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The online space continues to evolve as we adapt how we communicate, date and interact with each other.  New apps and technology create new ways of interacting. The demands of Gen Z’s for new technologies also drives on-line changes.

While evolution and changes in the online space can be exciting, they also have challenges and raise concerns for young people.

Key concerns for young people online.

The e-Safety Commission and the Young & Resilient Research Centre from Western Sydney University recently released a report on consultations with young people to inform the eSafety Commissioner’s Engagement Strategy for young people.

Young people’s three top online safety concerns are:

  1. Interactions with people online (catfishing, fake accounts and contact from unknown people).
  2. Privacy issues such as exposure of personal information, photos and stolen identities; &
  3. Security issues, for example, hackers, scams and malware.

The issue of cyberbullying was raised however, while the 49 young people who participated in the research stated they believed they had enough information on how to deal with cyberbullying, there are many young people whose lives are still negatively impacted, and their mental health affected by cyber-bullying.

Seeking assistance when problems arise online

Young people are seeking help and information from trusted adults such as parents and teachers for assistance and tips on how to deal with problems when they arise on-line.

However, seeking help from adults is not without its own challenges. The rapidity of on-line change means parents and teachers are often left behind in understanding not only the technological change but the impact of the change and how it affects a young person’s life.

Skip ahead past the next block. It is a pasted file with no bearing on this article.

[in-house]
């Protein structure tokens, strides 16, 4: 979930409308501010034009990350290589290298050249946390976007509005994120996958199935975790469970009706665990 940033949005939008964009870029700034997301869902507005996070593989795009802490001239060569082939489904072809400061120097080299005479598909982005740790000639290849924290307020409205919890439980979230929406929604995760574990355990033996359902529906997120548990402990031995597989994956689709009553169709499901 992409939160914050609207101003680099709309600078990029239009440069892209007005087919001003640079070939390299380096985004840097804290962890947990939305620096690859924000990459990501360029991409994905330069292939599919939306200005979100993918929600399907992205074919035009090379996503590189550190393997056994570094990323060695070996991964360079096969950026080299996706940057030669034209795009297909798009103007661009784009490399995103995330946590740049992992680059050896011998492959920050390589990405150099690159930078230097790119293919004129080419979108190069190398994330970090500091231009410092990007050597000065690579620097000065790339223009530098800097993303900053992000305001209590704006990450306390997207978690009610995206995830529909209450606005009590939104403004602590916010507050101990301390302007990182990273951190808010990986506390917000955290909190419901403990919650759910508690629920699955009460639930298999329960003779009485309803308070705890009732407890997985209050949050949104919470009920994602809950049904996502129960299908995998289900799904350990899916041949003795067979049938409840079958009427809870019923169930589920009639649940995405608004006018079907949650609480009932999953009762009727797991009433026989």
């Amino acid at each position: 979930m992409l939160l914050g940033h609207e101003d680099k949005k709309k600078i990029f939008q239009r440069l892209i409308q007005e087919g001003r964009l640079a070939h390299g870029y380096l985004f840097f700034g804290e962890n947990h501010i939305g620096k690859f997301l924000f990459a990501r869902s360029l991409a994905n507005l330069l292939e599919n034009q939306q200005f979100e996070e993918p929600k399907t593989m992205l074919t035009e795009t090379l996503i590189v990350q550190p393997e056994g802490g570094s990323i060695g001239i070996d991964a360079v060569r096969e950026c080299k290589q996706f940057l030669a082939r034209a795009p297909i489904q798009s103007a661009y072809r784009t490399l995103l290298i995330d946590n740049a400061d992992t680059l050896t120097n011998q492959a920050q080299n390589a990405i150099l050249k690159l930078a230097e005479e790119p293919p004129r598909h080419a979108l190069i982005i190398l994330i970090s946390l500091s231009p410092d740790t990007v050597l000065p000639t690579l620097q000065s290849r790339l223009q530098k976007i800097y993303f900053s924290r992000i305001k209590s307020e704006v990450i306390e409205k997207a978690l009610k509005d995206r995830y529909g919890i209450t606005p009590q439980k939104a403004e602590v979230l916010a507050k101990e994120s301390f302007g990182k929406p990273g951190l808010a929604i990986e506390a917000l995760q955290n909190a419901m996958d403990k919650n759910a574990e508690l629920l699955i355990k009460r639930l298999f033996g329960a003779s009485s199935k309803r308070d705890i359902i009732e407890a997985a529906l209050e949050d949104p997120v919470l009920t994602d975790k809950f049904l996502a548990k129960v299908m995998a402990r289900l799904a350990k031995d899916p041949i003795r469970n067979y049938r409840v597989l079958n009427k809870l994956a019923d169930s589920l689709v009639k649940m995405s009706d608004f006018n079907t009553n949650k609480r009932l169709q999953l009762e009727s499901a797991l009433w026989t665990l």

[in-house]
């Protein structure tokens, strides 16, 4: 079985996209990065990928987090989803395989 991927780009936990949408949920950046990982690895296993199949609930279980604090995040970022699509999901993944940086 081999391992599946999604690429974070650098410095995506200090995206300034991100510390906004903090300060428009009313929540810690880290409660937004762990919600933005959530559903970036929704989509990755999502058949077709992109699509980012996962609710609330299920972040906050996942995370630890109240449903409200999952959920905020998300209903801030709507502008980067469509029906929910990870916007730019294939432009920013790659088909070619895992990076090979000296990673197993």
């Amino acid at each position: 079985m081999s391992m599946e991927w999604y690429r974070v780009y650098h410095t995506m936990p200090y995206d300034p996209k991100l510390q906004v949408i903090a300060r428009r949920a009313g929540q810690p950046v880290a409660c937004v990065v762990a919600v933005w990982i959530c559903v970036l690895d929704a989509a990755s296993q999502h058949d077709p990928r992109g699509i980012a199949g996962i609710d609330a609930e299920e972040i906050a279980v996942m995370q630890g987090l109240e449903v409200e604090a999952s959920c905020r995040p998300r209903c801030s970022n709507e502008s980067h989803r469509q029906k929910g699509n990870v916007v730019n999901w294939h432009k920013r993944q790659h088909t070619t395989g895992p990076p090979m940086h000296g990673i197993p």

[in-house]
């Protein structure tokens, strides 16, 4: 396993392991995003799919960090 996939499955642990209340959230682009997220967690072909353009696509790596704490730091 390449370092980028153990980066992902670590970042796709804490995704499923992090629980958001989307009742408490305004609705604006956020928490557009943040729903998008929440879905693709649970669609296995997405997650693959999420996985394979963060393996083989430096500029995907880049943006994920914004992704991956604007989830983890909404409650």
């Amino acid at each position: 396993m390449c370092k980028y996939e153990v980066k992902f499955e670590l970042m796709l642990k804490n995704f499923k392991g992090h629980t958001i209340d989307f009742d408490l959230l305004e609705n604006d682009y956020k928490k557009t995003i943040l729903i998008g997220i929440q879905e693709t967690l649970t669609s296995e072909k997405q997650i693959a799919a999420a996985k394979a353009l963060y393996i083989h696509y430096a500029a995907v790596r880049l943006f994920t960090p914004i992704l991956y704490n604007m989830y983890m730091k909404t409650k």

Talking to people you don’t know online

One example of this, is talking to people you don’t know on-line.  85% of young people involved in these consultations feel it is likely they will have negative interactions with people they do not know online. This is because there has been a normalisation of chatting to people you meet online and have followers you don’t know on social media.

Hence, simply saying to a young person not to talk online to a person they do not know is not going to be effective when this practice is considered a normal online behaviour.

Other concerns of young people seeking help for problems that arise online.

In going to adults for assistance, young people often have other concerns such as their parents or adults not respecting their boundaries and trying to pry on them.  While this may be done out of concern and fear it can often break the trust of the young person.

The other fear of a young person is they will be blamed for what has occurred. 

How to strengthen help-seeking behaviour for young people

Given young people are more likely to seek assistance and help from an adult they trust, when a young person comes seeking information or support for a problem, they are experiencing online it is important we provide:

  1. Positive re-inforcement.

A young person may have the concerns mentioned above.  They may be afraid they will be blamed, or their boundaries will be invaded, or that their concerns will not be treated seriously.

It is important we re-inforce the action of the young person in coming to us and listen with the intent to understand.  Often, we listen to give advice.  In the majority of cases, the young person wants us to listen to understand what they are feeling and experiencing.

  1. Provide clear, relatable information that includes the consequences of an issues.

If as parents, teachers, adults we don’t have information that is clear and relatable for the young person, make it something that you explore and discuss together.  Given the speed with which technology changes, we can not keep up with it, but we can learn together so we can provide the support the young person needs.

In exploring the issue together, we are not only learning ourselves as parents and adults, but we are teaching our young people how to search for credible, accurate, helpful information.